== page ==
How automation boosted efficiency for an Oklahoma producer

By |  February 20, 2020
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For greater efficiency and uptime, Anchor Stone replaced an impact crusher with a new automated Superior Industries P500 Patriot cone. Photo courtesy of Superior Industries

Tulsa Rock Quarry is boosting plant uptime and crushing efficiency in a big way.

The 360-acre limestone operation is one of six locations owned by Tulsa, Oklahoma-based Anchor Stone Co., which has long provided much-needed, high-quality construction aggregate to its region.

Recently, Tulsa Rock replaced an older impact crusher with a new automated cone crusher at its secondary crushing circuit, and the result is a major gain in daily production capacities at lower costs per ton.

“We needed to get away from impact crushing and reduce our maintenance costs and power consumption,” says Mike Neal, processing engineer at Anchor Stone.

Neal stresses that one of the biggest challenges with impactors is having to keep an eye on the primary, constantly monitoring the feed that’s being sent to the secondary circuit.

“An impactor can easily plug, causing hours of downtime and potential damage to crusher components,” he says. “Previously, we had to open the impactor up every night and inspect it.”

With the new cone, Neal says costly maintenance downtime is eliminated.

“Quite simply, once you put a pen to it – figuring out what operating costs were before and what they are now – it makes a lot of sense to upgrade to an automated cone,” Neal says. “We’ve lowered our operating costs while improving our plant uptime significantly.”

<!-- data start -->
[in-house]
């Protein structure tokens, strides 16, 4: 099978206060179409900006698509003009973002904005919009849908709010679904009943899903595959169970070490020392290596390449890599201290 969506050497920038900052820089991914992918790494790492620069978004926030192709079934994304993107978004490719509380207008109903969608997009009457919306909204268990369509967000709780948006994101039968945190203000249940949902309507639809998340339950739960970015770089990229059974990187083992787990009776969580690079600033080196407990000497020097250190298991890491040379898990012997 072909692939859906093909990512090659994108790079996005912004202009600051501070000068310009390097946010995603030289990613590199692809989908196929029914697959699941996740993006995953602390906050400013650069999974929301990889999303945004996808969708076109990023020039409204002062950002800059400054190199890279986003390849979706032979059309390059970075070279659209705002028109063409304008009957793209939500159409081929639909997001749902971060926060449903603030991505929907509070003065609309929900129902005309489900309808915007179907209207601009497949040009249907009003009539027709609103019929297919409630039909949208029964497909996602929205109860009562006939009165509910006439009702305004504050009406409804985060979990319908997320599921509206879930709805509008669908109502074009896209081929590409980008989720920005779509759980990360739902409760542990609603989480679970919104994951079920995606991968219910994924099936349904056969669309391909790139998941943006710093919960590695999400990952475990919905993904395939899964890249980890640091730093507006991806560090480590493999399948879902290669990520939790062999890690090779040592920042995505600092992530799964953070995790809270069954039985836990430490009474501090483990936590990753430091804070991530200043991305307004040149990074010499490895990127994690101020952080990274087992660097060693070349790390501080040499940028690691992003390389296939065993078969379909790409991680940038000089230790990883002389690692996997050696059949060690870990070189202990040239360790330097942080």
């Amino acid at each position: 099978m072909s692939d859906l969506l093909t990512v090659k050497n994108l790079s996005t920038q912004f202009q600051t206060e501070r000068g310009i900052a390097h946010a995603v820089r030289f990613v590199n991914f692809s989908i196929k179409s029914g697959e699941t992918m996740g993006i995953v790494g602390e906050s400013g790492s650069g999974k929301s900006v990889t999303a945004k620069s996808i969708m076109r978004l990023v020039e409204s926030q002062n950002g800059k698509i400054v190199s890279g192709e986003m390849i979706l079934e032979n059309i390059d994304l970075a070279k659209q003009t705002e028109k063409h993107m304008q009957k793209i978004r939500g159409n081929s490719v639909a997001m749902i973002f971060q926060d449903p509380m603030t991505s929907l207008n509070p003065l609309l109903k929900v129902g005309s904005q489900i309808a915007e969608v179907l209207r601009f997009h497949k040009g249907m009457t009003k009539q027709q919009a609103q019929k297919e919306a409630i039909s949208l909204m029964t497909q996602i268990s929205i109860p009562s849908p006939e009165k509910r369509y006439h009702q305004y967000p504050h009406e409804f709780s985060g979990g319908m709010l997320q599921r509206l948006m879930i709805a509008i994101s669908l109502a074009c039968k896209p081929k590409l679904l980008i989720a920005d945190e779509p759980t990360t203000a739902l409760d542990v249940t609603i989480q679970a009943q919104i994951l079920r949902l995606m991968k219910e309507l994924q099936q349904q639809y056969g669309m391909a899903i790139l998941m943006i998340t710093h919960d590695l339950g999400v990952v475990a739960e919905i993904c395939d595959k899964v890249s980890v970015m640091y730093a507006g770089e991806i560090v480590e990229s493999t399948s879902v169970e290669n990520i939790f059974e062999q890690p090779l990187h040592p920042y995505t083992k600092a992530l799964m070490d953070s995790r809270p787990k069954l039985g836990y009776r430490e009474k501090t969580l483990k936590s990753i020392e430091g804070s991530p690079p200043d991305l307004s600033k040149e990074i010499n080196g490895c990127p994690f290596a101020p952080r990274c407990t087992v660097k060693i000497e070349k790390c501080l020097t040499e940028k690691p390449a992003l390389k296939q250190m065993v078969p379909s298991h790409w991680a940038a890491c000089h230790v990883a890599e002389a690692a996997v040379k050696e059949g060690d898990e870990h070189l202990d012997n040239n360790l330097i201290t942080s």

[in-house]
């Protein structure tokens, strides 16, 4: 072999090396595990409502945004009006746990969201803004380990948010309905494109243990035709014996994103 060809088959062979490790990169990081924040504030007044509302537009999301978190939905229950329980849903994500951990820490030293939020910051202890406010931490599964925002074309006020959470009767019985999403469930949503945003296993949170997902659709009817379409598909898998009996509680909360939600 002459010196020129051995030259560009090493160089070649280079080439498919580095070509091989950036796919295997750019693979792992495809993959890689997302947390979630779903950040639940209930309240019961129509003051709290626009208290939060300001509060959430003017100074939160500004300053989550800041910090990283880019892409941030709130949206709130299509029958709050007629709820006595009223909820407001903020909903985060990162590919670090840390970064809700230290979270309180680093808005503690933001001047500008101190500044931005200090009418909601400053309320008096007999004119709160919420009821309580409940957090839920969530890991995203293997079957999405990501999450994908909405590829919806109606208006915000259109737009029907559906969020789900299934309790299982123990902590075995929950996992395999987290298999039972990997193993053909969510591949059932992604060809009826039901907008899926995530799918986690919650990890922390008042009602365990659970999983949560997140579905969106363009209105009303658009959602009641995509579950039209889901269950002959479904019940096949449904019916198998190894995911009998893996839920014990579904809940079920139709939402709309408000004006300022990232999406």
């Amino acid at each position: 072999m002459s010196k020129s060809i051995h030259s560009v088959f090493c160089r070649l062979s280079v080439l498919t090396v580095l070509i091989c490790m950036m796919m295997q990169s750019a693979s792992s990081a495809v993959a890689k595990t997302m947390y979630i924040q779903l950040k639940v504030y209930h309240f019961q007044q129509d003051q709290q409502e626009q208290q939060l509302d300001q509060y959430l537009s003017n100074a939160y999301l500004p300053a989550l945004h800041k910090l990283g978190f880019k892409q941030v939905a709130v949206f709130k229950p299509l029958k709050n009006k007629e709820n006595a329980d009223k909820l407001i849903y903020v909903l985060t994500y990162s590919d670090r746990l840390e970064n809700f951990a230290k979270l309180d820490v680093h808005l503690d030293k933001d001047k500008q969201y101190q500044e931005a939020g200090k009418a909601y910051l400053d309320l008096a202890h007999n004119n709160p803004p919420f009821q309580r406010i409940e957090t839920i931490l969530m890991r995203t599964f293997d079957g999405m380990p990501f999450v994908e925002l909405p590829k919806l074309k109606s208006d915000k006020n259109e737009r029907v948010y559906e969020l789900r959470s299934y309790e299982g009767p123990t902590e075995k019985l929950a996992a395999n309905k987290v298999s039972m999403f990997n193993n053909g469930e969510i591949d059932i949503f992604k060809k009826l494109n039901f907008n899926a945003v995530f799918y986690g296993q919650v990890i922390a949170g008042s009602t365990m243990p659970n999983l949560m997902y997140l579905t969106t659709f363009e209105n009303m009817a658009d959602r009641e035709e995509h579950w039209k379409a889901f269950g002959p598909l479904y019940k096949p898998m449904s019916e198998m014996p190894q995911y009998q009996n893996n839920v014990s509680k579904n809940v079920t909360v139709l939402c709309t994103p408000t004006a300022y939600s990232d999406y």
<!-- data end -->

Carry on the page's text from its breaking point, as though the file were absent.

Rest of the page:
Anchor Stone installed a P500 Patriot cone crusher manufactured by Superior Industries. According to Neal, the cone was selected for its innovative design, heavy-duty construction, ease of maintenance and the versatility and simplicity of its automation system.

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Regardless of changes in the feed, the automated cone will always maintain the desired feed levels at the desired amperage for the desired throughput. Photo courtesy of Superior Industries

Superior’s product engineering and in-house automation teams worked closely with Anchor Stone on-site to ensure the crushing circuit performed to exact specifications while increasing efficiency and safety, as well as reducing wear costs and recirculating loads.

“The support from Superior is excellent,” Neal says. “They’re  always there for us, and that’s all you can ask for.”

Next-level cone design

With the latest cone designs, Neal feels Anchor Stone experiences the benefits of having a new cone crusher in its plant.

The operation had previously avoided cones. One reason why: older-style units did not offer tramp relief.

“In prior years, a piece of metal stuck within the cone demanded the dangerous task of cutting it out with a torch,” Neal says.

According to Mike Schultz, crushing product manager at Superior Industries, the design of the Patriot cone and its automation ensures day-to-day reliability, preventing the potential of costly machine damage.

The cone’s unique tramp relief system is designed with fewer accumulators for minimized maintenance, Schultz says. Most important, he points to the inclusion of a secondary pressure relief valve that ensures the crusher will open if a tramp event occurs.

“So even if an accumulator fails, the secondary relief valve will provide immediate pressure relief, allowing the crusher to open,” Schultz says.